2001-Sun Apr 23 04:08:28 EDT 2017
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What do the musical compositions "Waltzing Matilda," "You're the One That I Want" from the hit movie Grease and Mozart’s “A Musical Joke” have in common? They have all been used to soundtrack some intricately choreographed freestyle routines. In other words, they're tunes that pet owners choose when they dance with their dogs.
Nicknamed “the tail-wagging sport,” canine freestyle — also known as musical freestyle or heelwork to music — is a choreographed routine set to music that comprises athleticism, creative costuming, teamwork and stylish interpretation of the music’s theme. Now in its 25th year, the sport incorporates elements of traditional canine obedience exercises — such as heeling — and the equine practice of dressage, often described as ballet for horses.
Freestyle may be perfect for dogs who excel at walking on their hind legs, backing up, spinning, rolling and jumping. And it’s perfect for people who like to have fun with their dogs. Of course, check with your vet first to make sure your pup is healthy enough for this activity before embarking on your musical journey.
How do you know if your dog can do the two-step? Most dogs who participate in freestyle tend to be quick learners with nimble bodies and a love of attention. Breeds frequently seen in freestyle competitions include Australian Shepherds, Border Collies, Golden Retrievers, Poodles, Papillons and Dachshunds, but you’ll also find Great Danes, Mastiffs, Rottweilers, Greyhounds, Salukis and Shar-Pei dancing the night away. People have even trained blind dogs and three-legged dogs to freestyle. With a little basic training, any dog can get moves like Jagger.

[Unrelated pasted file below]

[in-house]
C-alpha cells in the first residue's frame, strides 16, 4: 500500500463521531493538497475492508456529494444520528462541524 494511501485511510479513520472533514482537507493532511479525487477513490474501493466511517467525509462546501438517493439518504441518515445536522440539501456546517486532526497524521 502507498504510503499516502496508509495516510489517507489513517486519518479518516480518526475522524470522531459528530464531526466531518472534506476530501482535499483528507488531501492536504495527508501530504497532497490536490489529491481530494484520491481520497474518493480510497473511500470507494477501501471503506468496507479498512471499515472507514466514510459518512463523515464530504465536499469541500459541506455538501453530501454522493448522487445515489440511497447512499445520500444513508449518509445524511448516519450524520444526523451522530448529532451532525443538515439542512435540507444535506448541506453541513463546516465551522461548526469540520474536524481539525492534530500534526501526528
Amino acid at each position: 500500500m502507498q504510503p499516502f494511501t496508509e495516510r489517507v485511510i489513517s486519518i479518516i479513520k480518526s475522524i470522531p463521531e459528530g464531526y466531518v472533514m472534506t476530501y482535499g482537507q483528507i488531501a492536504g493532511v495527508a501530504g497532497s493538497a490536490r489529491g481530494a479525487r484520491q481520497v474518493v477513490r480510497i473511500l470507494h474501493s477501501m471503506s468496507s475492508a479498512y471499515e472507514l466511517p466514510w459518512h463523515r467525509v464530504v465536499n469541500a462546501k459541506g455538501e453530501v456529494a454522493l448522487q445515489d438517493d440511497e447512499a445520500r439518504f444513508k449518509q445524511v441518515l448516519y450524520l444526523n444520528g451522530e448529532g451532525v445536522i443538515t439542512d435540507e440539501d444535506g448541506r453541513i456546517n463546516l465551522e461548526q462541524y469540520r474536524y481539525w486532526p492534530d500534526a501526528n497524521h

You may have heard the saying that Ginger Rogers just did what Fred Astaire did — but backward and in high heels. As hard as that sounds, imagine the prowess it takes for a dog to walk backward on his hind legs. Many dogs can do it, though, and some are really good at it.
Freestyle builds on a dog’s natural moves, including spins, rolls, jumps and bows. Dogs learn to spin clockwise and counterclockwise, to jump through or into a partner’s arms, to bow before a waltz and to place their paws on a partner's arm or back. The only limitations are the trainer’s skills and the dog’s abilities.
Take heeling: Simply walking at a person’s side can take on myriad forms, all of which can be incorporated into a freestyle dance routine. A dog can heel forward, backward and sideways. Then there’s left heel, right heel, face to face, dog and person facing forward, dog behind person, rear to rear, cross body, and perpendicular. The dog can weave between the human's legs in a figure 8. The possibilities are numerous.
One of the keys to a successful routine is the music — and some dogs seem to be particular about their tunes. If you’re a country and western fan and your dog likes disco, you might not be a match on the dance floor.
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